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Saturday, January 31, 2009

The Power of a Declaration by Amartya Sen Making human rights real.

The long reach of the Universal Declaration can be seen in the diversity of struggles in which its approach and its reasoning make an important contribution. The grand vision of a world with universal rights may be detected in the fight against comprehensive violations by military governments in Latin America yesterday and in Burma and Sudan today. It can be seen as providing inspiration for movements for civil and political rights in China. It has played a role in challenging the policy of the American government to incarcerate alleged "enemy combatants" without recourse to civil legal procedures, and in agitating for the fair treatment of immigrants in European countries. Its influence can be found in the championing of the rights of ill-treated women in societies with deep gender inequality, and in the fight against persistent hunger in many parts of the world, including in booming but still grossly unequal India. It contributes to the battle against torture anywhere in the world, and to the gathering momentum against medical neglect and epidemics with known remedies, which are increasingly seen as violations of human rights.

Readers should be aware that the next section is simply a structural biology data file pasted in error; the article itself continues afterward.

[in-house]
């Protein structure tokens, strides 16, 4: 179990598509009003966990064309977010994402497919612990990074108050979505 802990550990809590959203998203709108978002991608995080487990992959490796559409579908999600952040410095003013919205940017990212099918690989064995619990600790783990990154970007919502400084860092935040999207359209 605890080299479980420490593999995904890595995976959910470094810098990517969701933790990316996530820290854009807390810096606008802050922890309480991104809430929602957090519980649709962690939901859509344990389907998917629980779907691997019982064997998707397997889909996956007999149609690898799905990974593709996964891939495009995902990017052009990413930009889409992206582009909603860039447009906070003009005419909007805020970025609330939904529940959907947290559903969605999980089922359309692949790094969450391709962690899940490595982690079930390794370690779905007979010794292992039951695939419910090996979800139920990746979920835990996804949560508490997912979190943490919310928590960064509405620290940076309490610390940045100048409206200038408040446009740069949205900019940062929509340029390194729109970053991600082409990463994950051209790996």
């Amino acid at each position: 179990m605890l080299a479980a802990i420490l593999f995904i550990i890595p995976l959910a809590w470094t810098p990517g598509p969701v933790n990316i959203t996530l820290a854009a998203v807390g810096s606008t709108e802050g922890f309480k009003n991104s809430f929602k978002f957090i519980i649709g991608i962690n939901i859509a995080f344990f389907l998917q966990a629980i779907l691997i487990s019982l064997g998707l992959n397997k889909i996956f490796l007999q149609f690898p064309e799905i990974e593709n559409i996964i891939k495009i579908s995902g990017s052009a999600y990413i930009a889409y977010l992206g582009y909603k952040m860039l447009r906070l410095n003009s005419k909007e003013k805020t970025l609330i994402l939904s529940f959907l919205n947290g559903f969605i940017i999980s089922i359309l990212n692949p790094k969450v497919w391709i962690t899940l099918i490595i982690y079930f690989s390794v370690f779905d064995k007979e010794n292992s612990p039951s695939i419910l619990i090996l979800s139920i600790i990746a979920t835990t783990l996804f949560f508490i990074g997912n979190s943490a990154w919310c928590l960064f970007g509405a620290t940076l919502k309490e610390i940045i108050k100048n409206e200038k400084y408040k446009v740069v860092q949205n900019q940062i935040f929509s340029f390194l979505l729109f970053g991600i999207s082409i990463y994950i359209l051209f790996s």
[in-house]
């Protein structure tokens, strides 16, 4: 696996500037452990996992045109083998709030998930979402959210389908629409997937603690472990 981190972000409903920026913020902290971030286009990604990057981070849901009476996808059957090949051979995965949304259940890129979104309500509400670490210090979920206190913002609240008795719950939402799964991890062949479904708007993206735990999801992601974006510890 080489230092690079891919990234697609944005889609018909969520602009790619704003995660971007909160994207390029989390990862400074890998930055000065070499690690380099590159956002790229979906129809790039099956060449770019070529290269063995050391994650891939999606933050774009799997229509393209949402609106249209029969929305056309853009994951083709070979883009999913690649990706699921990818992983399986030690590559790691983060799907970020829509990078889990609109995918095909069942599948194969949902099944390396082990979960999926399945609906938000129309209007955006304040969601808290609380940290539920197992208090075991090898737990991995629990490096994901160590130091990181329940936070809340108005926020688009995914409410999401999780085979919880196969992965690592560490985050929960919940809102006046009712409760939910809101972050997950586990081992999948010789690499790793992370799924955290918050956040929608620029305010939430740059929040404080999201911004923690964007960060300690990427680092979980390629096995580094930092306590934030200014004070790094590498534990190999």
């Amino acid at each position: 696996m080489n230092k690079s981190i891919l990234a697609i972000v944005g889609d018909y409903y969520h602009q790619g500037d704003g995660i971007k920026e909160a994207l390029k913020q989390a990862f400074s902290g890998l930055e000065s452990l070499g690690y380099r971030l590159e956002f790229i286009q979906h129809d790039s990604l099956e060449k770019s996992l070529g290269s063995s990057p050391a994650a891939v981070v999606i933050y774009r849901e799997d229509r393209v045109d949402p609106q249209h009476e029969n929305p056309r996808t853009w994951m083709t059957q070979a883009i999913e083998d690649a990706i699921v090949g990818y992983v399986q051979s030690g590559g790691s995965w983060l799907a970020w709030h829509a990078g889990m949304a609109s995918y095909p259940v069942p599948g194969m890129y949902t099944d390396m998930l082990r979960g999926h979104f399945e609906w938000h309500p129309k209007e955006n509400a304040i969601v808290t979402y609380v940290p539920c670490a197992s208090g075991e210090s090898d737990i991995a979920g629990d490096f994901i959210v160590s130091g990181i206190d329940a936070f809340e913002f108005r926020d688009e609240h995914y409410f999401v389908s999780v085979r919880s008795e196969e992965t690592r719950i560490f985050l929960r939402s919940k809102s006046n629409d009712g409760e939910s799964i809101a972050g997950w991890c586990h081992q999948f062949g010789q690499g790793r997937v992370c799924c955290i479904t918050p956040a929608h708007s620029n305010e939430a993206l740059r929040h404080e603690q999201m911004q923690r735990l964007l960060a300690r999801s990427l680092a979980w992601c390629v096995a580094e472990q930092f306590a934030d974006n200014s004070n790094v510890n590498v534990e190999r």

One indication of the impact of the Universal Declaration is the extent to which authoritarian governments fear it. Just recently, as the Human Rights Defenders Center in Tehran, led by the Nobel laureate Shirin Ebadi, was publicly celebrating the sixtieth anniversary of the Universal Declaration of Human Rights, the Iranian police raided its offices, with the aim of closing down the organization indefinitely. And at about the same time, the Chinese government arrested a number of human rights activists who commemorated the anniversary of the Universal Declaration of Human Rights by making various immediate demands. And so the Universal Declaration of Human Rights, with its powerful reasoning, continues to serve as strong ammunition for social movements and agitations that defend the lives and freedoms of the ill-treated, the excluded, the violated, and the wretched. The force of that visionary affirmation is still empowering. Its work is not yet done.


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